The Brian Epstein Story
Vivek J. Tiwary and Andrew C. Robinson, with Kyle Baker
edited by Philip Simon
Dark Horse/M Press ($19.99)
by John Eisler
Amidst the recent plethora of Beatles-related publications comes a graphic novel dramatizing the eponymous “fifth Beatle,” manager Brian Epstein. While the fab four are no strangers to the comics—indeed, they are veritable pop superheroes—here they play background characters in this well-wrought dramatization of Epstein’s too-short life.
The Fifth Beatle doesn’t exactly add anything new to Beatles lore; recounted are all the familiar moments that even casual fans may know, including Epstein’s marketing savvy (he dressed those rough boys in suits), pill addiction, and tortured homosexuality. But the book excels at rendering all of this as a graphic story. Vivek J. Tiwary has clearly thought about the arc and theme of his story, rendering Epstein as a visionary outsider undone by an inhospitable world, and his artist collaborators serve him well, giving the saga the appropriate epic sweep.
Indeed, the art is almost a character in this work. Settings both moody and mod evoke the unique style of a bygone era. Expressionistic color and framing help unveil the story, occasionally reversing the feel of reality and dream sequence. And the book’s European format (larger than American) offers the equivalent of Cinemascope, allowing artists Andrew C. Robinson and Kyle Baker (the latter of whom renders the Beatles’ infamous Philippines concert fiasco) bigger canvases on which to govern time through the magic of panel and page.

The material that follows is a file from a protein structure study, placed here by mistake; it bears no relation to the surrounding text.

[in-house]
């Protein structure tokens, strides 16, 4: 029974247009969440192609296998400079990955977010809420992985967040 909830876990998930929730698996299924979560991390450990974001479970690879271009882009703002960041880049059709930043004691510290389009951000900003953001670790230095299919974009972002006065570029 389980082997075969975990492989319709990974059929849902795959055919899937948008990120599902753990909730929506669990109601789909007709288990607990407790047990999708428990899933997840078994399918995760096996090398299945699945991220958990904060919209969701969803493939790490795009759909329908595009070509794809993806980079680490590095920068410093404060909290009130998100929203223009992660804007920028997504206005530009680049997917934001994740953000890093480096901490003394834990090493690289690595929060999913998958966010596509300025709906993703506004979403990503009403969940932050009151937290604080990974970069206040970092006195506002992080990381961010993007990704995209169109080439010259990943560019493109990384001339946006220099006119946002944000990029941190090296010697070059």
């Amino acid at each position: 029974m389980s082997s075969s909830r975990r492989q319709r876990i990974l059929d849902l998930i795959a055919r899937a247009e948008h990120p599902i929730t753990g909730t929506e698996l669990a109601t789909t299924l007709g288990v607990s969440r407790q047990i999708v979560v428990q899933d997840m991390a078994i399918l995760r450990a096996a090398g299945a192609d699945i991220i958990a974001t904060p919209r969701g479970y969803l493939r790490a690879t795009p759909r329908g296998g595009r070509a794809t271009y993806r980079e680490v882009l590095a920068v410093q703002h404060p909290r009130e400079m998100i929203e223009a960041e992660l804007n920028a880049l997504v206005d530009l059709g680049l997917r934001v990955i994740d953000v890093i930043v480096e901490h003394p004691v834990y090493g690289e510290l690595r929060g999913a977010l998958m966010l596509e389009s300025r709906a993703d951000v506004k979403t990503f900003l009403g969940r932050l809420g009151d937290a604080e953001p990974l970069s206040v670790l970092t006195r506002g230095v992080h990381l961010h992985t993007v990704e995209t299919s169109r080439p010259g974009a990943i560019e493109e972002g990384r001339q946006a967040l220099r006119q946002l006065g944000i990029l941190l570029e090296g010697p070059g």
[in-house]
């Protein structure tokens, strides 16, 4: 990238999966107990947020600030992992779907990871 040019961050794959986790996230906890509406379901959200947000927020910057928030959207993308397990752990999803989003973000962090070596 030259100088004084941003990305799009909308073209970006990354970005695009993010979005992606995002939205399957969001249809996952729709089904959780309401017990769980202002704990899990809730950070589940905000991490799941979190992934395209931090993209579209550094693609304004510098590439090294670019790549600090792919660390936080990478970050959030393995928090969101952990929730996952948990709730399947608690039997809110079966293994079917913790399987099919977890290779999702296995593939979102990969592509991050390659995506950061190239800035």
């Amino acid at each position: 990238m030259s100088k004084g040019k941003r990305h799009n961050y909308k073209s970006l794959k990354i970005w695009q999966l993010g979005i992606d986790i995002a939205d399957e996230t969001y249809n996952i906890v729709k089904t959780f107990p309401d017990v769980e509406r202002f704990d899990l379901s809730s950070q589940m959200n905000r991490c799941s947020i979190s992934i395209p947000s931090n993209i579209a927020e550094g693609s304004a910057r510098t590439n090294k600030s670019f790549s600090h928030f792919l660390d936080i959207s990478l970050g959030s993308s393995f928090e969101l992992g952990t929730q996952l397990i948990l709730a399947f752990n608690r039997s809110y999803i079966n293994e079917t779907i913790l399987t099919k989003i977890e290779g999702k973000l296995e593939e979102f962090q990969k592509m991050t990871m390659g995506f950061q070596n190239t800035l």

As of this writing Epstein has just been inducted into the Rock and Roll Hall of Fame, a move presciently called for by Billy J. Kramer in his introduction to this book. It’s an honor a bit belated, perhaps, but certainly well deserved. Here’s hoping that cartoonist Howard Cruse is also foretelling the future in his afterword. In it, he discusses gay people’s struggles and how the Beatles’ music “helped make an unending expansion of human possibilities feel joyous instead of scary,” framing that advance in light of the current fight for marriage equality. What a fitting legacy for Brian Epstein that would be: not just Beatlemania, but love, love, love.